Last month American Hindu friends of mine were off to a joyful wedding in Lucknow, just outside Allahabad, India. I joked that it must be like Mira Nair's "Monsoon Wedding." If you haven't seen that movie, stop reading and do so now. But I didn't have the wedding quite right.
No, my friends insisted, this was not a Punjabi wedding, the subject of Nair's famous and exceptionally accomplished movie. This wedding was Rajput style. Beyond those strictures I could not understand. It wasn't even in Hindi, as incomprehensible as Latin to this Irishman.
Two days after my friends' departure Twitter brought the news to my beeping, awakening iPad: some dozens devotees had died in a religious pilgrimage of death toward not God but a train. They had been in Lucknow to partake in the Kumbh Mela festival, one of the largest gatherings of humanity known to humanity. Google it for astonishing images of faith you won't recognize. Their deaths took place in the Allahabad train station, the return central city from which in faith they had ventured to Lucknow as devout Hindus.
None of my friends or their families were lost. It took me another two days to find this out. Twitter friendly Mother India is sometimes not. I calculated the odds, read the Indian press brought to me by those Indians on Twitter whom I follow (@HinduIDF among others), and prayed (to whom?) that this family wasn't caught in the crush of death. Banal. Shabby. Final.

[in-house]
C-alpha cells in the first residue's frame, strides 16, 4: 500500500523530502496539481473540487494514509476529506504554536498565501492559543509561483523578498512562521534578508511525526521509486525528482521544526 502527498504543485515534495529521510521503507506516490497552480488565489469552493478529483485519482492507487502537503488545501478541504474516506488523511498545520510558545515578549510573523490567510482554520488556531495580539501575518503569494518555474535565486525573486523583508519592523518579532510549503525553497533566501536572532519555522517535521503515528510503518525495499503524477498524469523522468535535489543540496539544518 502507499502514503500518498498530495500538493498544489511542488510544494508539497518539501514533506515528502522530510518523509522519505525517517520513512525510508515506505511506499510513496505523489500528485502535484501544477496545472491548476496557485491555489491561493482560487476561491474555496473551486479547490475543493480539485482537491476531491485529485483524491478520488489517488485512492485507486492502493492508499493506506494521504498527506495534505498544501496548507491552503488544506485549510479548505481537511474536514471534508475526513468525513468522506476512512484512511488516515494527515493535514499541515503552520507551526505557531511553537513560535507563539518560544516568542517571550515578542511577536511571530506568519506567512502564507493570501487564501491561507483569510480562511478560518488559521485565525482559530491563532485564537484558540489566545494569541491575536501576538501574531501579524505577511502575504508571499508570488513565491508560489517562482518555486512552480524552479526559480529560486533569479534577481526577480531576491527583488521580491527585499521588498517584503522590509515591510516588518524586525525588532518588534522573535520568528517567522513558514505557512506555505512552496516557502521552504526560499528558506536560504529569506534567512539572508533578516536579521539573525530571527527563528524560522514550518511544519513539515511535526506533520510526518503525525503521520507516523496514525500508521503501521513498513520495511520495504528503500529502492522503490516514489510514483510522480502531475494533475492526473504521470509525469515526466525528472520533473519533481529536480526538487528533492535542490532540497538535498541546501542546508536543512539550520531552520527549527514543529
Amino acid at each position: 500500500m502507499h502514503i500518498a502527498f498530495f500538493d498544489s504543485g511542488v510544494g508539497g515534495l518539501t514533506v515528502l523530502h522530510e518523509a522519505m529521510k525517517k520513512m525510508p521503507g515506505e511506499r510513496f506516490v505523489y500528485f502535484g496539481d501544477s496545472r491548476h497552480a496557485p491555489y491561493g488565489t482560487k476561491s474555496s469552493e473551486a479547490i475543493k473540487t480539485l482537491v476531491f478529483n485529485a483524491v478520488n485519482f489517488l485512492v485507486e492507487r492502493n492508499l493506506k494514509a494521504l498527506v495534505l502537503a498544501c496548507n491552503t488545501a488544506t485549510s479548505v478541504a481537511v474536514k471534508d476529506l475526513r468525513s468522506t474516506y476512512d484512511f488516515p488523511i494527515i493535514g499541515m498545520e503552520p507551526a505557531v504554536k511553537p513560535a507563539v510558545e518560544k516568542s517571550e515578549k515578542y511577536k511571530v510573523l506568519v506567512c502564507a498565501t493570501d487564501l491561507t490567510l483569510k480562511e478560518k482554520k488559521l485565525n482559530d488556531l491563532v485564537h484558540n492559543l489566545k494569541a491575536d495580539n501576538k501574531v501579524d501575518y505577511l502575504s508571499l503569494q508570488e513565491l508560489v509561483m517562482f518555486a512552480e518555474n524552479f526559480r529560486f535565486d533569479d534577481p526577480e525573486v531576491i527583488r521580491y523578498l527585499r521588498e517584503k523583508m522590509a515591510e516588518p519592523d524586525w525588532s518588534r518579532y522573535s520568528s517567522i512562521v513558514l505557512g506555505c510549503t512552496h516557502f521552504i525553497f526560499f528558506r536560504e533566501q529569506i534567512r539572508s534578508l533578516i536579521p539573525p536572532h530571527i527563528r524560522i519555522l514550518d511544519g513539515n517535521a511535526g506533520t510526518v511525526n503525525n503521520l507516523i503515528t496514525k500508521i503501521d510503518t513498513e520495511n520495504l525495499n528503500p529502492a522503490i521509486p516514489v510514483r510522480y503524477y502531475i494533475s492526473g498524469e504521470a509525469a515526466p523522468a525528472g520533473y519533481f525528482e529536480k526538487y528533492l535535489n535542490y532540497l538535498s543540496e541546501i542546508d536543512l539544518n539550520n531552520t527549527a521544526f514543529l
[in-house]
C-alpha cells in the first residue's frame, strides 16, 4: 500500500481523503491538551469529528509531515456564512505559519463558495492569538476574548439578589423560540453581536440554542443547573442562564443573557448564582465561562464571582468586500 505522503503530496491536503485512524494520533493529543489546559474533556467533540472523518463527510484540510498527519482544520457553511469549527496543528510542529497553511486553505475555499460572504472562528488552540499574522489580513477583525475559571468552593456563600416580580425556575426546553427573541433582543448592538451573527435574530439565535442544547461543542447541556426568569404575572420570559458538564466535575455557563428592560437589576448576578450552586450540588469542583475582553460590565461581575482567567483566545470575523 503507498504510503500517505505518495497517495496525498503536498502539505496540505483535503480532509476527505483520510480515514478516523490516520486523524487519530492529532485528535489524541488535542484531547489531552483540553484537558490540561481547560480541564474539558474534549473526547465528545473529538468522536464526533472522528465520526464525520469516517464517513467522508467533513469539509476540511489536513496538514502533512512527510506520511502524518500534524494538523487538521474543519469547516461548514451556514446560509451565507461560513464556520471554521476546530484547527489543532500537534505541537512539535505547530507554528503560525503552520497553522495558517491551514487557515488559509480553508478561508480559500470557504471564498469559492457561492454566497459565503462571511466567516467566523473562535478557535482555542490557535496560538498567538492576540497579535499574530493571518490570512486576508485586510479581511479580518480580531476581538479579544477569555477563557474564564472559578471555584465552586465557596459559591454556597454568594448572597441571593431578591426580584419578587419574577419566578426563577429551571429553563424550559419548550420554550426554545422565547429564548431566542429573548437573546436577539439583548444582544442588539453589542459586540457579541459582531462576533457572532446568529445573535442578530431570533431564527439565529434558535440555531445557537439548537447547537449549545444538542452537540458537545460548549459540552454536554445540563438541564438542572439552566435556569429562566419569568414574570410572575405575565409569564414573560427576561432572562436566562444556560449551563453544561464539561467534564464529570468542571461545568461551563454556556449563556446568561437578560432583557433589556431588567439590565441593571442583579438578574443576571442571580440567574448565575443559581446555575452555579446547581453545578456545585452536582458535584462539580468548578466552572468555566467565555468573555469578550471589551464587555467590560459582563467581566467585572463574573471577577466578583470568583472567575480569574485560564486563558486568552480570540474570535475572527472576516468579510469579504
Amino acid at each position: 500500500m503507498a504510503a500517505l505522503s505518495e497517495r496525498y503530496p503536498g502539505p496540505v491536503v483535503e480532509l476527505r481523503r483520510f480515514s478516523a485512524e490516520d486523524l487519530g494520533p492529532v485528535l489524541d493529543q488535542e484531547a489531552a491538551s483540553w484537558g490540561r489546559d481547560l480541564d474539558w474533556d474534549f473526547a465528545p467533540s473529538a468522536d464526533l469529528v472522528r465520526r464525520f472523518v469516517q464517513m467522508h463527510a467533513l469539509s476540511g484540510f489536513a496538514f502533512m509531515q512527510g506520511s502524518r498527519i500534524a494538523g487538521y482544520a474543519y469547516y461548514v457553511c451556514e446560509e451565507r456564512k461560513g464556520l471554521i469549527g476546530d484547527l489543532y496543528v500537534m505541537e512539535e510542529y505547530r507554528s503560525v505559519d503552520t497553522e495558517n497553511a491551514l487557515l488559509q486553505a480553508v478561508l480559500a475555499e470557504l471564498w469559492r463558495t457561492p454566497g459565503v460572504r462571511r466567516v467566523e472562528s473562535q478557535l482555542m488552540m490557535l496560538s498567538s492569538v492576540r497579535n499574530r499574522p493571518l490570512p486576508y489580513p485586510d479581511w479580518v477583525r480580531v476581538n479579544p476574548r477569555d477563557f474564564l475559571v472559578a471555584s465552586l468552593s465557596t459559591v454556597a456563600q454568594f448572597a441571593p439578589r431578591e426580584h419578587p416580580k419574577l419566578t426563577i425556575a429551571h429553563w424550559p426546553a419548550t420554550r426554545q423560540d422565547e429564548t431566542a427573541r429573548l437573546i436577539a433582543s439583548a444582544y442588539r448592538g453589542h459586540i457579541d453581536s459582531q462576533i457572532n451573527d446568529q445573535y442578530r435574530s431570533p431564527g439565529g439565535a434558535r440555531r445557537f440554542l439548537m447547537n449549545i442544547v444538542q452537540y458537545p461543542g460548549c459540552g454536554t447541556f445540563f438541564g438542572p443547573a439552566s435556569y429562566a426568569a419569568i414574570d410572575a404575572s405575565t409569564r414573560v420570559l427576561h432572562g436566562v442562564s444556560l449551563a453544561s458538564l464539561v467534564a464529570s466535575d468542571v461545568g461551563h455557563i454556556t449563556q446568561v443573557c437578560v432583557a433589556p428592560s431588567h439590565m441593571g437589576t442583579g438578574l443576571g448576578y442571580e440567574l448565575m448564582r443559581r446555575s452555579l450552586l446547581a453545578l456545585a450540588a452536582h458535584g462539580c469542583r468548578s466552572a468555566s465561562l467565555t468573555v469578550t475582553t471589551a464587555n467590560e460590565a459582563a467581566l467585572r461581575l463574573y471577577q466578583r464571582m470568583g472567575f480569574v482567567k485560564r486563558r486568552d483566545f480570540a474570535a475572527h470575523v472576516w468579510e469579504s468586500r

Yet there were the manifestly dead: husbands cradling wives who were dead yet in a moment before were worshipping God on the return journey of faith. Life, and life, over in a flash. In a crowd. In the noise and din of yet another hateful Indian train station.
Not exactly the final dance scene from "Slumdog Millionaire." Which, come to think of it, was a movie.
The photo above was taken before the most recent transit of Venus, which is to say shortly before I turned forty for a passport renewal. It was a particularly difficult period in my life. The placidity of the photograph surprises me now.
The now, no matter where you are in life, is always the surprise.
Flannery O'Connor (dead at 39) famously wrote that "everything that rises must converge." She borrowed that from another writer but someone else can track it down. (Teilhard de Chardin?)
Politics matters deeply but not more than many other things. My worry about the death of loved ones far across the world drove the point home to me.
Attachment & loss, Buddhists would say, is the cause of suffering.